In D.H. Lehmer's paper "Ramanujan's function $\tau(n)$, (Duke J. Math v. 10 1943, pp. 483-492), Lehmer states the Ramanujan conjecture $|\tau( p )|< 2p^{11/2}$, so that $p^{-11/2}\tau( p )=2\cos(\theta_p)$ where $\theta_p$ is real. He observes "It is interesting to note that $2\cos(\theta_{11})=1.000872909\ldots$" ie that $\theta_{11}$ is very nearly $\pi/3$.

In fact, Mathematica computes that $\theta_{11}/\pi=0.333172889904775\ldots$ There's nothing special about the expansion as a decimal, so I looked instead at the continued fraction expansion, which Mathematica can also do. One finds it is $ \{0, 3, 692, 5, 4, 1, 2, 3, 1, 2,\ldots\} $ The $3$ is expected, as is the fact that the next term is large. But that it's 692 is surprising to me, recalling that $\tau(n)\equiv \sigma_{11}(n) \bmod 691$ (which is due to Ramanujan himself).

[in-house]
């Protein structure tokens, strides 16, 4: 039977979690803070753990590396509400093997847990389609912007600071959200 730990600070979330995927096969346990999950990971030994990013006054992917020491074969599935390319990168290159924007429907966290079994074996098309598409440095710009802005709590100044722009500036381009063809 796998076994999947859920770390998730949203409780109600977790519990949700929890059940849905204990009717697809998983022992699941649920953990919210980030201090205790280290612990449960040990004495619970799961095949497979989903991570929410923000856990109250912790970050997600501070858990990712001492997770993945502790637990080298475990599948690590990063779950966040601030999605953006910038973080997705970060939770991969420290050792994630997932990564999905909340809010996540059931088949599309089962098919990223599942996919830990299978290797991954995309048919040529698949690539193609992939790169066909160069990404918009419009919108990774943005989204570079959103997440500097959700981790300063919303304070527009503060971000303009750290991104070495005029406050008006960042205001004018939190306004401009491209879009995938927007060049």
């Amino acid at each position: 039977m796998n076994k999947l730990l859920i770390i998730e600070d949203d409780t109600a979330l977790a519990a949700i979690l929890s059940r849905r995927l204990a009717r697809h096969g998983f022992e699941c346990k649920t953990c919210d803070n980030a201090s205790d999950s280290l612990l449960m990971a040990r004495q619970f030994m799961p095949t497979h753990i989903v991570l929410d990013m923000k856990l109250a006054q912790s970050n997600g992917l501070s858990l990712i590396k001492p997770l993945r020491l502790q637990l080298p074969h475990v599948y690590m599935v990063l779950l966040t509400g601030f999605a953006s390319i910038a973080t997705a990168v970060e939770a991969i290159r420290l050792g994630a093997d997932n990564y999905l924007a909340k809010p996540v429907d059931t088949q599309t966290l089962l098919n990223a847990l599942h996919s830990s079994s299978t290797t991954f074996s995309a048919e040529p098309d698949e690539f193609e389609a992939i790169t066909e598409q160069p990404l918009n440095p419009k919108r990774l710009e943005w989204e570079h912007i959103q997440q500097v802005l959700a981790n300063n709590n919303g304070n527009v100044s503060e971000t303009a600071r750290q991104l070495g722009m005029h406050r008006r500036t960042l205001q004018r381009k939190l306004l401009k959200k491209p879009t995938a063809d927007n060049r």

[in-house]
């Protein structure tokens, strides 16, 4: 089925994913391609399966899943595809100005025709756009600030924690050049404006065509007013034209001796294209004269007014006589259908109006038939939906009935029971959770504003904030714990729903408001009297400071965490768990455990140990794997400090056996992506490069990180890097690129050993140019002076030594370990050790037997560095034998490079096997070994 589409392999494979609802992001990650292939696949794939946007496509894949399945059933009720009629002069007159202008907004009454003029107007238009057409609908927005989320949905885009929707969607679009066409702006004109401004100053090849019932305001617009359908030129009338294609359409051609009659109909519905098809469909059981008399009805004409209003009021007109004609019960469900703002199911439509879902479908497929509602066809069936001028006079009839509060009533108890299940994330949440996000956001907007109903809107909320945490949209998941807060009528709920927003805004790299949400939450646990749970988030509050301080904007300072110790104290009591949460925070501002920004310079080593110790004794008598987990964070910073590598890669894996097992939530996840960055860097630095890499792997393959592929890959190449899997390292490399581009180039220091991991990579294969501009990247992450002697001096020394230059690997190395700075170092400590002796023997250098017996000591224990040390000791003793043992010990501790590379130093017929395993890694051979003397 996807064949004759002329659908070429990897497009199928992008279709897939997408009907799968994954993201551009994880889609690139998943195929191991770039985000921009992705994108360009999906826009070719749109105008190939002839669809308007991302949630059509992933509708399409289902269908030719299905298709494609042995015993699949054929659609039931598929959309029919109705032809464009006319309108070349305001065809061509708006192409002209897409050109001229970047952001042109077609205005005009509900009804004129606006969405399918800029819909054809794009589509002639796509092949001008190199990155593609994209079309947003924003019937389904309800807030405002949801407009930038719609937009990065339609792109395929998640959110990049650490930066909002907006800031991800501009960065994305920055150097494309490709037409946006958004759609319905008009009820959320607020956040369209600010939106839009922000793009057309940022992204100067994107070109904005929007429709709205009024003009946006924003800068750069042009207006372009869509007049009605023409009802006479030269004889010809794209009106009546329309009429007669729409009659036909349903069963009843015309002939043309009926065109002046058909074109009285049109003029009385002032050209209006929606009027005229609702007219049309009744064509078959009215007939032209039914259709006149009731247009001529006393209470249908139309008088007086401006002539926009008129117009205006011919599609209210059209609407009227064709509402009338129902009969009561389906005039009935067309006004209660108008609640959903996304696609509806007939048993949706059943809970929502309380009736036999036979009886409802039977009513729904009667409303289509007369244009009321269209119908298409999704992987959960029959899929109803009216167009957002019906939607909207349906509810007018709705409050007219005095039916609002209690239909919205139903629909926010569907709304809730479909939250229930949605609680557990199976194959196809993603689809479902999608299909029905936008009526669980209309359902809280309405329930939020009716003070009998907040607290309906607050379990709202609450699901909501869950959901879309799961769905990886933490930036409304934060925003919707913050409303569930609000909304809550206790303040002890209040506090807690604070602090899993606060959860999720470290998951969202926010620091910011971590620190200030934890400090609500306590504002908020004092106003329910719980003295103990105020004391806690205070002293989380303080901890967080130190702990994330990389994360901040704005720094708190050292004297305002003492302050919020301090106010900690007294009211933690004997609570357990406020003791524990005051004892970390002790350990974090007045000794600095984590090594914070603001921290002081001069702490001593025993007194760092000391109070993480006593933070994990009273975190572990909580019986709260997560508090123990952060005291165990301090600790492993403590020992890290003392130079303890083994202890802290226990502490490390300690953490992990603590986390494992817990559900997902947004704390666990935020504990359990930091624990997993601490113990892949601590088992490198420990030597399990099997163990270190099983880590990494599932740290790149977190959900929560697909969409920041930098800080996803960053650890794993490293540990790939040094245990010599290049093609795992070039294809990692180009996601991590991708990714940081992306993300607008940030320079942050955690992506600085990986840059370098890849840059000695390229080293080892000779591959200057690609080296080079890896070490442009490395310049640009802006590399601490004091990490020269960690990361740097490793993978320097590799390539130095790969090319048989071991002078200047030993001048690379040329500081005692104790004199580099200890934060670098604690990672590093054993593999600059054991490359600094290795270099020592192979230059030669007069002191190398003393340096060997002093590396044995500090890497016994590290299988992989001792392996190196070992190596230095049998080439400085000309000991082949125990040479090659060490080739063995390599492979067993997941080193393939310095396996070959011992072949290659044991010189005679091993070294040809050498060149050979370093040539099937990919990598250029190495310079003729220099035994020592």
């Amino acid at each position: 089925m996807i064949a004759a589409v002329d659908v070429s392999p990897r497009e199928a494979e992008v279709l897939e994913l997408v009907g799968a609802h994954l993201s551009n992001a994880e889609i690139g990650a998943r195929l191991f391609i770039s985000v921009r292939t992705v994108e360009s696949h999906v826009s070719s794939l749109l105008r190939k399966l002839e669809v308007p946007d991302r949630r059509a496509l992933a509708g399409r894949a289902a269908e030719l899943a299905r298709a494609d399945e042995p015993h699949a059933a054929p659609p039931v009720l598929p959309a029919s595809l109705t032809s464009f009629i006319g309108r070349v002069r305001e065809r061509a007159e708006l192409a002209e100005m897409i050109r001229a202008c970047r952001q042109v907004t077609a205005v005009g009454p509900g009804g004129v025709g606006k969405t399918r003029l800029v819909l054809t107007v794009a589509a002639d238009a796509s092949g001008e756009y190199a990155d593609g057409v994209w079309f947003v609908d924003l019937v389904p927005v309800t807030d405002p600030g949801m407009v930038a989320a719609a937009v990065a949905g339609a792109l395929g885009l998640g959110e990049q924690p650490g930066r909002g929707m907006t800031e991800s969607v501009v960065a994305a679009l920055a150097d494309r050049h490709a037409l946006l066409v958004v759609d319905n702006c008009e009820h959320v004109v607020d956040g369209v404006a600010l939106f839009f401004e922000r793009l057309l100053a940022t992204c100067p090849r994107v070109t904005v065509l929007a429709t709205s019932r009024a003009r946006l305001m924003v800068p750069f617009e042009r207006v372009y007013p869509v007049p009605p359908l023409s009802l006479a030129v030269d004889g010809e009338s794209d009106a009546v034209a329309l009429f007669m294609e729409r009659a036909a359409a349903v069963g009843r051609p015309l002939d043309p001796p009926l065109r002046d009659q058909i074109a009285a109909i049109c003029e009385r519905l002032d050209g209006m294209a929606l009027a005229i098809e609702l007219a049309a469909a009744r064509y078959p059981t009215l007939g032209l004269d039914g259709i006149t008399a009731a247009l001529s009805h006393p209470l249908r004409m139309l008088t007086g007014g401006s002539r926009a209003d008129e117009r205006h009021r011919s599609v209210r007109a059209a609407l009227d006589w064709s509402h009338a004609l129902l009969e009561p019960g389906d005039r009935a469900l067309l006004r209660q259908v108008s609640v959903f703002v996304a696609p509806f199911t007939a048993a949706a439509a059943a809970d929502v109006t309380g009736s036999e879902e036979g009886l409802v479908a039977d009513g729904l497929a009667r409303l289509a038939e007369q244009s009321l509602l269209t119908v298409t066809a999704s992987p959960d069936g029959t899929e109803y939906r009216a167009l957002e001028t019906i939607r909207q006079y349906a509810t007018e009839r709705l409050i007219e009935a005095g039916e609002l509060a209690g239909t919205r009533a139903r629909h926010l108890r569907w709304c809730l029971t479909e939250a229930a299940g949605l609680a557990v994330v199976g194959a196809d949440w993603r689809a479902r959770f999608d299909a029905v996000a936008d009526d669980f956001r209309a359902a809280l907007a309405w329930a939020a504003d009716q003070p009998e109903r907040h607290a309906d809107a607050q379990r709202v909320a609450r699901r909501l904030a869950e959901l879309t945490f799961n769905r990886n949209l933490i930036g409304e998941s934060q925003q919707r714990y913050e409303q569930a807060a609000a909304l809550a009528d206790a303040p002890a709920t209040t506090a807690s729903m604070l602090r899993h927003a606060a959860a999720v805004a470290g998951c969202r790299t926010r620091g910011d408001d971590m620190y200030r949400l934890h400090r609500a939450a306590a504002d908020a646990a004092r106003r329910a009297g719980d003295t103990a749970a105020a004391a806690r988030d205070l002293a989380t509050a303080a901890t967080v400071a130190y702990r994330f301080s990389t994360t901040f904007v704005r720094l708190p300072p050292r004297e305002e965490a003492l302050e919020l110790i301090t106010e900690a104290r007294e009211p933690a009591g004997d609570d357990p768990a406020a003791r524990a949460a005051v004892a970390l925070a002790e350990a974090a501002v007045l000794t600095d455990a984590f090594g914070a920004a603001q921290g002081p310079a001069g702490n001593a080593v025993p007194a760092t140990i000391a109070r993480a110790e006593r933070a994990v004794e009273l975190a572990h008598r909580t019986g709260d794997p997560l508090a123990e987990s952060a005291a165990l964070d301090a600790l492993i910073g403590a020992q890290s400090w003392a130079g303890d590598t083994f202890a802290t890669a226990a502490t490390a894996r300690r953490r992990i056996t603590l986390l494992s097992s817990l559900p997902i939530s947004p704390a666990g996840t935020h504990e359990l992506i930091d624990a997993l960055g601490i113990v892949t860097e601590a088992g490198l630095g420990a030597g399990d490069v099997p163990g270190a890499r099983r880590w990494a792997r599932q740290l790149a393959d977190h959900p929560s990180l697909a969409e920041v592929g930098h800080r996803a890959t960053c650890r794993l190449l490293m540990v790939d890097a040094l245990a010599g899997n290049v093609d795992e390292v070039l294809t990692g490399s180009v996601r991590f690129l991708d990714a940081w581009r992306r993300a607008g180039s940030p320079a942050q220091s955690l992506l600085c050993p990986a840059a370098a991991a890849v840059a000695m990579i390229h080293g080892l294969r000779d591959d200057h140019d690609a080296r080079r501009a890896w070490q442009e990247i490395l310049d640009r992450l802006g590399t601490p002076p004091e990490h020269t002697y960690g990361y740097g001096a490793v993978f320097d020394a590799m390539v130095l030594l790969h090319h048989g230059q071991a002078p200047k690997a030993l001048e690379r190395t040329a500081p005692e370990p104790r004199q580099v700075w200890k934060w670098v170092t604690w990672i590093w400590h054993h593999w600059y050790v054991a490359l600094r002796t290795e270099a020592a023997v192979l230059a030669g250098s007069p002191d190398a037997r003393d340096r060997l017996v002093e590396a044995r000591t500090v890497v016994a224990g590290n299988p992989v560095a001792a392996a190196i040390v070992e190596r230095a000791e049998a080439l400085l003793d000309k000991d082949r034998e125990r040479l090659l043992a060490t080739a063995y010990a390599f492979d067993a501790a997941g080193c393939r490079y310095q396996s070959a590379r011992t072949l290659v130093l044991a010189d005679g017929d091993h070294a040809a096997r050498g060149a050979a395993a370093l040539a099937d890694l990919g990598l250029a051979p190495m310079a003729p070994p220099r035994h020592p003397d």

I've looked at other weights and levels with no insight. I've also looked nontraditional continued fraction expansions with alternating $\pm$ signs, and numerators other than 1, to see if I could make 691 (v. 692) appear instead.

The 'eigen-angles' $\theta_p$ clearly carry deep arithmetic information coming from Galois representations, as others on this site can explain much better than I. But can something be proven about these continued fraction expansions? Anything that's true is likely to be quite deep, so a more realistic (but vague) question is:

Are there other examples of this kind of 'numerology'?